The first person you encounter on walking into the center is a tech who takes your temperature and asks some basic screening questions to make sure you aren’t sick.

Next you are handed an iPad with a bunch of very personal questions about your medical and sexual history. After you’ve done it about 20 times, questions about accidental needle sticks, HIV exposure or sex with prostitutes are kind of second nature. They used to have to ask you all these questions orally but it’s nice they’ve streamlined the process so it’s simple, requires less staff overhead and is more private and less time-consuming.

After you complete the iPad questions (the device is wiped down with disinfectant after each use) you are ushered into the screening booth where a nurse goes over your history and weighs you and takes your temperature, BP and does a small finger stick to test for appropriate levels of hemoglobin in your blood.

Assuming all are a pass (I only once had low hemoglobin but it could have been due to dehydration and it also happened in Israel so who knows what their standards actually were?) you are taken to the donating area.

For platelets you sit in what amounts to a COMFY CHAIR! I suppose on request they could POKE YOU WITH THE SOFT CUSHIONS!!!

They’ll offer you a disposable blanket (like an airline blanket) if you want and there is also a heating pad if you are susceptible to cold room temps.

Once you have positioned yourself in the chair, you have to keep your arm extended and you can’t move it once the donation process starts.

Ready to go!

They clean your arm and find a suitable vein to insert the catheter. (It’s no more painful than a blood draw and honestly these guys do it so often, they are real professionals and I hardly feel a thing.

Once you have been stuck they’ll withdraw a small sample for testing and then start running your blood through a Trima Machine that separates out the required blood products and then replaces everything back in your arm. Think of it as a car wash or a centrifuge. Everything it needs, it takes, and the rest is returned to you.

During the process (called Apeheresis) you squeeze a small warm bottle that makes sure the circulation is good (and I think also is a means they have of keeping you awake so your arm doesn’t slide off the chair. During the procedure they use an anti-coagulant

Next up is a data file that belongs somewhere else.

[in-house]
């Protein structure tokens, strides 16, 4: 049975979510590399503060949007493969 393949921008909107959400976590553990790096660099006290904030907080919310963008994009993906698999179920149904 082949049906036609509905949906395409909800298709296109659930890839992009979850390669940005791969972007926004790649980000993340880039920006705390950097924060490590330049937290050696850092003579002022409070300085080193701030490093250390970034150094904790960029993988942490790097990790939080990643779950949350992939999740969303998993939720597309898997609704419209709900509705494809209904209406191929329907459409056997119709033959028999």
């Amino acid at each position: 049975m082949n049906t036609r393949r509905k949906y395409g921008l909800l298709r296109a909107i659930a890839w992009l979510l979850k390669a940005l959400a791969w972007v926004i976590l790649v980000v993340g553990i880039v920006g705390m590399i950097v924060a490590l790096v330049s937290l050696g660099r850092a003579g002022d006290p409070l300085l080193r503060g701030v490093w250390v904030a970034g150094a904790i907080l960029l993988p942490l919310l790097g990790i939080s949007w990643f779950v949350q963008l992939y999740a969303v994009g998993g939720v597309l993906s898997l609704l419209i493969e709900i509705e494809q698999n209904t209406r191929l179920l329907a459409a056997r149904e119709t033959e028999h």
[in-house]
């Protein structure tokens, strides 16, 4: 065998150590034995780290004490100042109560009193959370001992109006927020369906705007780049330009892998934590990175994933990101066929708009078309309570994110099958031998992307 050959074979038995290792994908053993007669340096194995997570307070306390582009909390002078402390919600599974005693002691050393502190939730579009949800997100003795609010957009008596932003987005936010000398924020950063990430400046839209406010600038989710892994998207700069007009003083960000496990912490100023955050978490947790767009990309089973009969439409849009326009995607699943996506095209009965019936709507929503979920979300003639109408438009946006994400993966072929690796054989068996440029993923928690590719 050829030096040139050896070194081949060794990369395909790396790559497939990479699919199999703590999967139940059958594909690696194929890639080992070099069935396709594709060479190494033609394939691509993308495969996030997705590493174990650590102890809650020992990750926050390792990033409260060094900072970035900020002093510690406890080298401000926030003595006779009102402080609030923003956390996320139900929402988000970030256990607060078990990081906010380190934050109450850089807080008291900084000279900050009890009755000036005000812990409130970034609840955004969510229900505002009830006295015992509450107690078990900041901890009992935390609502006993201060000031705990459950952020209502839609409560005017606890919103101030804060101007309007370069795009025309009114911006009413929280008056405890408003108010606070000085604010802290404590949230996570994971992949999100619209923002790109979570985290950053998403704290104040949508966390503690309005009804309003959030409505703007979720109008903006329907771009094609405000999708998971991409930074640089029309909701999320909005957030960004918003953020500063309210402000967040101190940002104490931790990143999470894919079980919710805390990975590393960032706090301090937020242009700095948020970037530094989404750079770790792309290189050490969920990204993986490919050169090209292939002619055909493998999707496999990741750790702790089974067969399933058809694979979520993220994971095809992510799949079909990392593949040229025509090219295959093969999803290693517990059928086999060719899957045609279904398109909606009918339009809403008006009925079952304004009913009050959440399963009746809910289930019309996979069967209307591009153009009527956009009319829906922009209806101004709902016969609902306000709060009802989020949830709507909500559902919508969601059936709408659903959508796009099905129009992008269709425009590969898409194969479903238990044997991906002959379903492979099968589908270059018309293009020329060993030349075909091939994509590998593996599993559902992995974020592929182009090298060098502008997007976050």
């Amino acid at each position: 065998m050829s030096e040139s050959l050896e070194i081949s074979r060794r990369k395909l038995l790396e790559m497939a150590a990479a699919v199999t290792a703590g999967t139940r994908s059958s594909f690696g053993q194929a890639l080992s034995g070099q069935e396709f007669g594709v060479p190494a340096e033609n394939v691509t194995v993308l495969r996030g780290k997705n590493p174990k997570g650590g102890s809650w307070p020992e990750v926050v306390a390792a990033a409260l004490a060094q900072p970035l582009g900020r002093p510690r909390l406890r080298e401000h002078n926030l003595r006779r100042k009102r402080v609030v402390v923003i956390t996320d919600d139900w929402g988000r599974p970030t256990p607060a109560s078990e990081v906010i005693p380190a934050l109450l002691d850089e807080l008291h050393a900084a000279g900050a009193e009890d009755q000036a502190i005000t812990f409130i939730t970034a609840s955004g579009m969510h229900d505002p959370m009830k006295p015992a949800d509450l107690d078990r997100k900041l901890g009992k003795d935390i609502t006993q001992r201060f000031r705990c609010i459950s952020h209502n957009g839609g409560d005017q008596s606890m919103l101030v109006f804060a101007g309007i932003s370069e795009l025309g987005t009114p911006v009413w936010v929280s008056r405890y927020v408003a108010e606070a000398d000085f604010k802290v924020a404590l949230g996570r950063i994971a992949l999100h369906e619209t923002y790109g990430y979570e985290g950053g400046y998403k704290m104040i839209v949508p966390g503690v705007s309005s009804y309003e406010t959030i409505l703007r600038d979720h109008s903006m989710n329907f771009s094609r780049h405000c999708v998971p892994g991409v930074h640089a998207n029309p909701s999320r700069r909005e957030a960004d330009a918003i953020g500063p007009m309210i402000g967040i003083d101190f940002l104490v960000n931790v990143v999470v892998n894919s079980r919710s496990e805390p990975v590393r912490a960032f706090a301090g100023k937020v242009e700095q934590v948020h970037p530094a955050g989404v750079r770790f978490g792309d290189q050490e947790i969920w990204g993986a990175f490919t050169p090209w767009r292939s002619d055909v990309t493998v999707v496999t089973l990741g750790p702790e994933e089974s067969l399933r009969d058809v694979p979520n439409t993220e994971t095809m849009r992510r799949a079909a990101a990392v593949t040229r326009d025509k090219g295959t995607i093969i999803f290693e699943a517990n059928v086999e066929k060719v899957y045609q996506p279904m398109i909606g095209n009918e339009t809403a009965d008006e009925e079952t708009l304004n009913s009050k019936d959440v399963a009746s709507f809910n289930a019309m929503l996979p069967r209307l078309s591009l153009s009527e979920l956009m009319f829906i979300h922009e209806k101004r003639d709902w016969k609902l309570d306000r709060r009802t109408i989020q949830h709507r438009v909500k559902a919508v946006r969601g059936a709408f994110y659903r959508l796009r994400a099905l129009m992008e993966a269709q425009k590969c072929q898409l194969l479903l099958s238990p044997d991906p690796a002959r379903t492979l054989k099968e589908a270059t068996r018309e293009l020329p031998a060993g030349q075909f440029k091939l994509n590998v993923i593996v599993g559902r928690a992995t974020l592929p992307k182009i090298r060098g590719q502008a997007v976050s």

(If you really want to know). Sometimes you may feel some slight tingling in your lips which can often be taken care of by and OTC antacid like Tums.

After about 2-3 hours (again the length of a good Netflix movie) they unhook you and you go over to the canteen for the traditional POG Juice

and a COOKIE!

Why do I do this?

Well there are lots of reasons? First and foremost because there are a lot of people that need platelets? It is a blood product that is critical and often damaged in Immuno-compromised patients or those vulnerable folks undergoing cancer and chemotherapy treatments. Even if you don’t have 2-3 hours to give, a simple whole blood donation can be done and over with in less than an hour. Secondly, it’s a life-saving Mitzvah and one that I am happy to to. As the saying goes, מצווה גוררת מצווה “Mitzvah Goreret Mitzvah” (Pirke Avot: 4:2) which loosely translated means “one good deed will bring another good deed.” It’s relatively painless and I feel good doing it.

Also Stanford takes really good care of it’s donors. Their 100+ donor club members are rewarded with a lovely breakfast in November (pandemic pending this year) where they say thank you.

Also the schwag they routinely give you has filled out my tie dye collection very nicely! 🙂

So, if you have any questions about the process or whether apheresis or whole blood donation is right for you, feel free to ask me any questions. I am happy to get you the information you need. I hope you’ll consider joining me in this life-saving Mitzvah.

Giving IS Groovy!